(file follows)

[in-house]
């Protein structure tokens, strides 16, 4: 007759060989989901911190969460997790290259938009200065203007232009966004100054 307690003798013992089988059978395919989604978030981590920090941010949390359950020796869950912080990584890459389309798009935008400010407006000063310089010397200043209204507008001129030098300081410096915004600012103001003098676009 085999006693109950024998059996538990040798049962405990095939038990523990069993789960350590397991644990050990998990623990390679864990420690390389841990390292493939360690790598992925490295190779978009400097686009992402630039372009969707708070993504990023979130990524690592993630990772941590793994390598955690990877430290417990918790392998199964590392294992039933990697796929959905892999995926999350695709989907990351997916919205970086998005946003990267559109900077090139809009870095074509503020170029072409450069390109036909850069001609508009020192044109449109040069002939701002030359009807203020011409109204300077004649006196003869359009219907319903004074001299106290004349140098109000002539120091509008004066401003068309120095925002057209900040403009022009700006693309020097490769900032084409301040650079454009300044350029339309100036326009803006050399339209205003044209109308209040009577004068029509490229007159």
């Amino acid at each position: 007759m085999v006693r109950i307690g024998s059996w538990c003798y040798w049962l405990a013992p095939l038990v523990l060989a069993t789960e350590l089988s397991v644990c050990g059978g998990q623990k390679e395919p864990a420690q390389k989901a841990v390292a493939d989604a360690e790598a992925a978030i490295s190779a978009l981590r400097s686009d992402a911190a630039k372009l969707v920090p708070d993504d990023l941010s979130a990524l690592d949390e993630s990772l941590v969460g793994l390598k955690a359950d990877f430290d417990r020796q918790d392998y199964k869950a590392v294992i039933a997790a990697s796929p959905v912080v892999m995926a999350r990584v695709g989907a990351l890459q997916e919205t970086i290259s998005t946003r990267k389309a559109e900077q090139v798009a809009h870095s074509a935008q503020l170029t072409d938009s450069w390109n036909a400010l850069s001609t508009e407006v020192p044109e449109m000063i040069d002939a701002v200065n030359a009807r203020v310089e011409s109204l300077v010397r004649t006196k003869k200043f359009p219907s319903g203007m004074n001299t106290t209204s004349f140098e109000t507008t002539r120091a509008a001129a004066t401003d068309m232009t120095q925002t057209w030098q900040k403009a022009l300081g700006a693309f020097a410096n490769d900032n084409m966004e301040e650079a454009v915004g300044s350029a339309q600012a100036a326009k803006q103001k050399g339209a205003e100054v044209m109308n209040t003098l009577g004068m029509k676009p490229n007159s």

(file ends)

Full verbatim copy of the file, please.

[in-house]
């Protein structure tokens, strides 16, 4: 007759060989989901911190969460997790290259938009200065203007232009966004100054 307690003798013992089988059978395919989604978030981590920090941010949390359950020796869950912080990584890459389309798009935008400010407006000063310089010397200043209204507008001129030098300081410096915004600012103001003098676009 085999006693109950024998059996538990040798049962405990095939038990523990069993789960350590397991644990050990998990623990390679864990420690390389841990390292493939360690790598992925490295190779978009400097686009992402630039372009969707708070993504990023979130990524690592993630990772941590793994390598955690990877430290417990918790392998199964590392294992039933990697796929959905892999995926999350695709989907990351997916919205970086998005946003990267559109900077090139809009870095074509503020170029072409450069390109036909850069001609508009020192044109449109040069002939701002030359009807203020011409109204300077004649006196003869359009219907319903004074001299106290004349140098109000002539120091509008004066401003068309120095925002057209900040403009022009700006693309020097490769900032084409301040650079454009300044350029339309100036326009803006050399339209205003044209109308209040009577004068029509490229007159």
């Amino acid at each position: 007759m085999v006693r109950i307690g024998s059996w538990c003798y040798w049962l405990a013992p095939l038990v523990l060989a069993t789960e350590l089988s397991v644990c050990g059978g998990q623990k390679e395919p864990a420690q390389k989901a841990v390292a493939d989604a360690e790598a992925a978030i490295s190779a978009l981590r400097s686009d992402a911190a630039k372009l969707v920090p708070d993504d990023l941010s979130a990524l690592d949390e993630s990772l941590v969460g793994l390598k955690a359950d990877f430290d417990r020796q918790d392998y199964k869950a590392v294992i039933a997790a990697s796929p959905v912080v892999m995926a999350r990584v695709g989907a990351l890459q997916e919205t970086i290259s998005t946003r990267k389309a559109e900077q090139v798009a809009h870095s074509a935008q503020l170029t072409d938009s450069w390109n036909a400010l850069s001609t508009e407006v020192p044109e449109m000063i040069d002939a701002v200065n030359a009807r203020v310089e011409s109204l300077v010397r004649t006196k003869k200043f359009p219907s319903g203007m004074n001299t106290t209204s004349f140098e109000t507008t002539r120091a509008a001129a004066t401003d068309m232009t120095q925002t057209w030098q900040k403009a022009l300081g700006a693309f020097a410096n490769d900032n084409m966004e301040e650079a454009v915004g300044s350029a339309q600012a100036a326009k803006q103001k050399g339209a205003e100054v044209m109308n209040t003098l009577g004068m029509k676009p490229n007159s």